In the spring of 1846, the above commissioners marked off the boundary lines of the county and selected the present county site, where a town was laid out and named Cageville, in honor of Lycurgus Cage, one of the first merchants of that vicinity.
The magistrates of the new county met at the disignated place in June, 1846,, and organized the county. Officers were elected as follows: clerk, Isaac M. JOHNSON; sheriff, John R. JELKS; register,N. W. MAYFIELD; trustee, Joel NUN.
In October of 1846 the circuit court met in session at Mr. Johnson's house. The court was presided over by Judge J. C. REED, and John MANNING was appointed clerk. The new county had its enemies among the citizens of the old counties, who sought to throw every obstacle in the way of and prevent, if possible its organization. The question of the new county's constitutionality was raised, and being present to Judge REED, that gentlemen decided adversely to the county, adjourned his court and returned to his home. Each fraction returned to their original county until 1845.
The New Act
But before lon the people began to renew their efforts of a similar law as the one in 1845 granting a new county. The new act was passed by the General Assembly November 23, 1871 and authorized the formation of Crockett County out of fractions of the counties. The act appointed William N. BEASLEY and John F. SINCLAIR of Dyer County; J. Frank ROBERTSON and David H. JAMES of Gibson County; Thomas J. HICKS and John C. PEARSON of Madison County; Asa DEAN and Francis J. WOOD of Haywood County, as commissioners to survey and mark off the boundary lines of the new county, locate the county seat and hold an election for county and district offices.
The act further provided for the name of the county seat as Alamo for the spot where David CROCKETT fell. The commissioners met at Cageville on December 19, 1871 and were sworn in by Isaac M. JOHNSON, acting justice of the peace of Haywood County. They organized as a commission and elected John F. SINCLAIR as president and F. J. WOOD as secretary.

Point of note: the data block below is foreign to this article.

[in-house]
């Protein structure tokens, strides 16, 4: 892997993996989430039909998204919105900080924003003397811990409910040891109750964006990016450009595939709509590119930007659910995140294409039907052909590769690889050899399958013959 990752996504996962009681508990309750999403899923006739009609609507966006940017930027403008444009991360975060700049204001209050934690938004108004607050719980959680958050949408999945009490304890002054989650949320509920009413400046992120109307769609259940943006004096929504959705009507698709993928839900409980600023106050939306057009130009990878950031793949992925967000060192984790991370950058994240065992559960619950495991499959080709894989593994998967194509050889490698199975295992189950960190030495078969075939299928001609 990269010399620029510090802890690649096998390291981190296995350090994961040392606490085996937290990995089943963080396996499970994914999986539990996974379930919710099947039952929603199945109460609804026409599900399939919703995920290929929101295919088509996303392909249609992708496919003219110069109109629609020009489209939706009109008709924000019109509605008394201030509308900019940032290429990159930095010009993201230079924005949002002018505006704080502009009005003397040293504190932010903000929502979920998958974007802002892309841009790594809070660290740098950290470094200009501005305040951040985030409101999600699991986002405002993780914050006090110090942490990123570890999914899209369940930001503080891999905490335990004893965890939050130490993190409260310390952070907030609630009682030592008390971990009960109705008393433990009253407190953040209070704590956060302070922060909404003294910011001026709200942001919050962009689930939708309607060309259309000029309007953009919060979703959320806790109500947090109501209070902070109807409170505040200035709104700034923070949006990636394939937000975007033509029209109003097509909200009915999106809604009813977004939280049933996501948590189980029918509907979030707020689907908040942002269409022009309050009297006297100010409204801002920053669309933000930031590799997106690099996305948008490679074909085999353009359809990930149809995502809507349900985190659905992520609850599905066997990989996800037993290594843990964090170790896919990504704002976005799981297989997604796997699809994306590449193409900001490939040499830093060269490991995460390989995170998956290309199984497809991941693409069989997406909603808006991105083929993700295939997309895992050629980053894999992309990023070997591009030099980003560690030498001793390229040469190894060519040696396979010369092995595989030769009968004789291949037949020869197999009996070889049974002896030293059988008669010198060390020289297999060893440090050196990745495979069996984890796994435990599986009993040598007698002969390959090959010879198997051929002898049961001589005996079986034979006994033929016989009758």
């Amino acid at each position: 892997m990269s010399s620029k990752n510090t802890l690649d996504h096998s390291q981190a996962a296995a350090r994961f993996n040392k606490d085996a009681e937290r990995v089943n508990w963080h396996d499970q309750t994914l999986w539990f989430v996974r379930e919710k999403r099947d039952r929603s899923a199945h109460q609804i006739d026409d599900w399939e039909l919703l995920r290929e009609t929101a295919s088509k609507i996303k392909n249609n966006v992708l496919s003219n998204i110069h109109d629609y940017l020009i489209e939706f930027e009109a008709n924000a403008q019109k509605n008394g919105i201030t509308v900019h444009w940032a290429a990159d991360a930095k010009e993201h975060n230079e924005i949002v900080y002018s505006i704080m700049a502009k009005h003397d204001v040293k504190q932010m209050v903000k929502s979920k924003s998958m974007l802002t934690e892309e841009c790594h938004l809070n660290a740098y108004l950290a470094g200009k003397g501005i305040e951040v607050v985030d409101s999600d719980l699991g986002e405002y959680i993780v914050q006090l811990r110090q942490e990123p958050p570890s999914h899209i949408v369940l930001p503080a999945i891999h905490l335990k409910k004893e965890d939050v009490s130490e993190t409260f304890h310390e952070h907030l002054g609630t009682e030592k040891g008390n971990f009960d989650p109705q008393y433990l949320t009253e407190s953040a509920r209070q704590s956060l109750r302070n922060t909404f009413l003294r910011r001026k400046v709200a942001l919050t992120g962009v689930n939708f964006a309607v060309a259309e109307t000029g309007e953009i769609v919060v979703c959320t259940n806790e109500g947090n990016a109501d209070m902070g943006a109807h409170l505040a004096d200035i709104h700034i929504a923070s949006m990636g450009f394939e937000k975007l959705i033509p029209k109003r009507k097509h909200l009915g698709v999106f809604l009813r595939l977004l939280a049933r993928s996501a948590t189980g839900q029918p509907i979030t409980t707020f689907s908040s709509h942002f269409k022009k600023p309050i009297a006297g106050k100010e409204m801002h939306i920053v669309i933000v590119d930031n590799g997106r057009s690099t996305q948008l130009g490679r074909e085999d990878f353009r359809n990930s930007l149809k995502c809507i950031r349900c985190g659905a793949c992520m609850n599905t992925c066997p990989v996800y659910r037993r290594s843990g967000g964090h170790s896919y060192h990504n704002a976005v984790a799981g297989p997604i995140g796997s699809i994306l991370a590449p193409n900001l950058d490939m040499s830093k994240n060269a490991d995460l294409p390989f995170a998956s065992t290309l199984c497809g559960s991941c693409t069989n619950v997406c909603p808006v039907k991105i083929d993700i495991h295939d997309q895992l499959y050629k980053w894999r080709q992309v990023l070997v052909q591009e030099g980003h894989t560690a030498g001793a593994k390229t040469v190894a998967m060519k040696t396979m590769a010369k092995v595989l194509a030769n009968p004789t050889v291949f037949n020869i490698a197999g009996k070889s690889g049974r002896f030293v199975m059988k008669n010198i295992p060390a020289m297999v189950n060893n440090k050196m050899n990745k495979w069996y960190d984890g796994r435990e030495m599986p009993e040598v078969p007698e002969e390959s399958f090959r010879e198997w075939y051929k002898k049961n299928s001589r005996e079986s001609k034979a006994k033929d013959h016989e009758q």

A motion was ordered to take the census of the qualified voters of their respective fractions. On January 25, 1872 they met again and received the following report of the census:
The commissioner divided the county into districts:
On March 9, 1872 the following was elected:
Magistrates: John E. PEARSON, Thomas B. CASEY, F. M. THOMPSON, Robert W. MASON, John W. ROSEMAN, David H. JAMES, Shady D. HARPER, John J. FARRON, Lewis W. DANIEL, Isaac M. JOHNSON, George W. BOND, John C. COOK, Noah F. STALLINGS, John C. BEST, Zachary P. WARREN, John F. ROBERTSON, Dennis TATUM, Henry BUCK, Henry WYSE, Benjamin H. HARMON, James H. PERRY, Jonathan H. DAVIS, John F. SINCLAIR, Isaac H. NUN, William N. BEASLEY.
The sessions of the courts were held in the Odd Fellows and Masonic Halls until 1873 when the records were moved to a large carriage factory. The court house was completed in 1875 at a cost of $25,000.
The county jail was completed in 1874 at a cost of about $10,000. The building is a two story brick with the sheriff or jailor's residence combined with the jail.
In 1879 the county purchased 90 acres in the 6th District, two miles west of Alamo. This area was converted into an asylum for the poor. The farm and frame building cost the county about $2,000.
Crockett County had a population of 14,000 in 1886. The voting population in 1872 was 1,900; in 1878, 2,300; in 1882, 2,500; in 1886, 2,800. Of the 2,800 - 2550 voted for the Democratic party.
The average value of land per acre was $9.72 in 1885. In 1886 the county tax was 20 cents and the state tax 10 cents on $100.
The main crops was corn, oats, rye, and wheat. The yield of cotton in 1885 was about 800 bales and of that 1886 was 900 bushels.